Game on … (Buzz vs. Facebook) Round One

In an interview on, Matt Mullenweg, CEO of Automattic, the company behind the # 1 blogging platform WordPress (used by brazethoughts no less), makes some insightful comments on the future of software and how it can learn from the gaming industry. He believes the biggest challenge for the software industry is to make sure users can take full advantage of the increasing complexity of applications.

“If you think about it, complexity is actually not a bad thing – I mean users are not dumb, they’re actually very smart. You just need to give them the best way to learn and discover all the power that you have, and the best example of this is computer games. Computer games are so, so good at this. Think how complex the average computer interface is. It varies from game to game almost 100 per cent – the way you play Mario is not going to be the way you play Modern Warfare. But it starts you out on a training level – you start out, you get your legs, you walk around and you advance from level to level. And this applied to traditional software I think is going to one of the most interesting trends.”

He then attributes much of the success of Facebook to its game-like nature.

“They’re really brilliant how they encourage certain behaviours and how they tailor their news feed and the way images work and everything like that. Essentially it’s a social game but the other players are your friends and the objects are updates and photos, videos and news stories. The game never gets old because it’s constantly fresh from the content your friends are feeding into it. It’s utterly brilliant.”

facebook vs buzz Google’s Buzz has now entered the social networking arena,  it has a nice feature set but it doesn’t appear to have anything like the game aspects of Facebook. This got me wondering if the smart minds at Google have not thought things through and missed an opportunity.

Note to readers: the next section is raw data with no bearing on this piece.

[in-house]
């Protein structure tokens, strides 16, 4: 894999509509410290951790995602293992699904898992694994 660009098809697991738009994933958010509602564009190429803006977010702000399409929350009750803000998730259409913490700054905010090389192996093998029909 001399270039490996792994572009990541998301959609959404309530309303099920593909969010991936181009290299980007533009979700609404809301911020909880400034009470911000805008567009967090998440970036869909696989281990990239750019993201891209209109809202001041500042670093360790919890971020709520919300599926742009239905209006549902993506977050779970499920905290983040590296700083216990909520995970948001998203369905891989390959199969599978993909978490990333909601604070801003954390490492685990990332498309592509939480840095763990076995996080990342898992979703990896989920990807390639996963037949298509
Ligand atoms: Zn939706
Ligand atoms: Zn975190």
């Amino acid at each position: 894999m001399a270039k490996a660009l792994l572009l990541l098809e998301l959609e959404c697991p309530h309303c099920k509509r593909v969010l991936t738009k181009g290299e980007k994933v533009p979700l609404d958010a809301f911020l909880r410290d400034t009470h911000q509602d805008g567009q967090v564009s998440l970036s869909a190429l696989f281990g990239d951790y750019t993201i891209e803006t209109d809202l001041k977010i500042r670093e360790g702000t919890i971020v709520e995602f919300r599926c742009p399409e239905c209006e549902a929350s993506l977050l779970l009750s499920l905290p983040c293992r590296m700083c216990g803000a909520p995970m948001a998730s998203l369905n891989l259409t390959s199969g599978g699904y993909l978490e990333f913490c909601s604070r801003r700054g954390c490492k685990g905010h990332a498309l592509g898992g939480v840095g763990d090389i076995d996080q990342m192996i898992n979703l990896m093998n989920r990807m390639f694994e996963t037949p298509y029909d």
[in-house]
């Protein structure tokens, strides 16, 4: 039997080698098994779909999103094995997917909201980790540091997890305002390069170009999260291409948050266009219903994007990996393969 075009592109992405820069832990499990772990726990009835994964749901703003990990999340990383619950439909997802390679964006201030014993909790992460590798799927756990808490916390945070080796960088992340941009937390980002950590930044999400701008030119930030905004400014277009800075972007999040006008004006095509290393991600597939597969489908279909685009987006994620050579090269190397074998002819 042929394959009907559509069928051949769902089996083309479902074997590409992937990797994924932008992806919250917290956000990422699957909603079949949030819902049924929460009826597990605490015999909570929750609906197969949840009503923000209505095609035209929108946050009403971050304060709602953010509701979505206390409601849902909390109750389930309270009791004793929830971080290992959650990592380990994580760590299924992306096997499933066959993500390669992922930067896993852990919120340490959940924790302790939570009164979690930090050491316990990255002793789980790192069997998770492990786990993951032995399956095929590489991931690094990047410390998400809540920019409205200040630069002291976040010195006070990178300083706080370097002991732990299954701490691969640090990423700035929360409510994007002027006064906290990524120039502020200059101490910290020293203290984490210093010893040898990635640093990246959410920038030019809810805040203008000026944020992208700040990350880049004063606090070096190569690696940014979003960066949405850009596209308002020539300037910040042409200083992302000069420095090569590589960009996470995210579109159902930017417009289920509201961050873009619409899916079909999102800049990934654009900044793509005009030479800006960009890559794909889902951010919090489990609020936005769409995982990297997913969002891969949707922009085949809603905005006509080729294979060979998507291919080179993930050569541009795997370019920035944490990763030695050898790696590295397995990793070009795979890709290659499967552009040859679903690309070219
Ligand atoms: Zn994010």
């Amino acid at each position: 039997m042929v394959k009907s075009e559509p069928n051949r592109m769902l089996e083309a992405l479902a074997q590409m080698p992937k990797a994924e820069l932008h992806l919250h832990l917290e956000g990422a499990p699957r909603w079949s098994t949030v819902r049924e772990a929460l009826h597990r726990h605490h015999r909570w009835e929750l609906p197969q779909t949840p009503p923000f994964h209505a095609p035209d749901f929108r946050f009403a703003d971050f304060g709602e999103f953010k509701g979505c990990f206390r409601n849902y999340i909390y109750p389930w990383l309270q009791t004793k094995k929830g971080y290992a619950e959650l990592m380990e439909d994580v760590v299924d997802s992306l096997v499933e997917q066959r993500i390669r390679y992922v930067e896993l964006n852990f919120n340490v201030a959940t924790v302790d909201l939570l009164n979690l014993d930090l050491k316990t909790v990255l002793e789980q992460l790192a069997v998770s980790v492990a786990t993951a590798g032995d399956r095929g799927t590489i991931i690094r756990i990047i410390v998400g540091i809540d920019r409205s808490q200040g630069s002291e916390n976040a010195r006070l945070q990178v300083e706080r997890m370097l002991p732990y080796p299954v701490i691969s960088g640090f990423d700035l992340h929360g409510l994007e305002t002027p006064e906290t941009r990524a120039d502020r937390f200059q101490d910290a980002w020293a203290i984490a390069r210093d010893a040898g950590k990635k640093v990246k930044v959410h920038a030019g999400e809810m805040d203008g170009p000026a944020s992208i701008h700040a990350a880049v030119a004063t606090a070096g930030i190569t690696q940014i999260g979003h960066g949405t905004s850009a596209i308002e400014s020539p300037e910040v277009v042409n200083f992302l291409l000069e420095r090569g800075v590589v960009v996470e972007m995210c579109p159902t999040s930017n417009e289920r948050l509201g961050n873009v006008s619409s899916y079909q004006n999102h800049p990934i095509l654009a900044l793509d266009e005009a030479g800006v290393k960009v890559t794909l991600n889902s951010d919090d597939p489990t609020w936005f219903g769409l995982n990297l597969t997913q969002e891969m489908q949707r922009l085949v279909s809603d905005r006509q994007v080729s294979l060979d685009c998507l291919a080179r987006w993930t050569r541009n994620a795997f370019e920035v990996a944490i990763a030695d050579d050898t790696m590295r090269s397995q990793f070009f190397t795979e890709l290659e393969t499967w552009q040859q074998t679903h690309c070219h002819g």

Mirror, mirror on the wall, Who is the fairest one of all?

The answer is it all depends on the image.


In the last few years, virtual reality, including Second Life, has faded from the technology hype cycle. But as I recently discovered there is still life in the old dog, as demonstrated in this lunch time lecture titled Transformed Social Interaction in Virtual Reality from Harvard University’s Berkman Center for Internet & Society.

Stanford’s Professor Bailenson examines how social interactions can be affected in a virtual world where one can modify actual behavior through a ‘digital filter’ and present something quite different to an audience in the virtual world. An example would be sending different behaviors to an audience of avatars or the same behavior to the same audience of avatars. Or as he states (my paraphrase)  “If I am chairing a meeting in the real world, I can only maintain eye contact with one person at a time, in a virtual meeting, I can maintain eye contact with everyone in the meeting.”

One of the most interesting experiments (see image above) has to do with the well known phenomenon that we tend to like people who look, act, or behave like us.  One week before the presidential election in 2004, volunteers were shown one of three scenarios

  1. Untouched photos of George Bush and John Kerry (the control group)
  2. An untouched photo of George Bush and an altered photo of John Kerry (a 60/40 morph of the untouched photo with 40% of the volunteer’s facial features).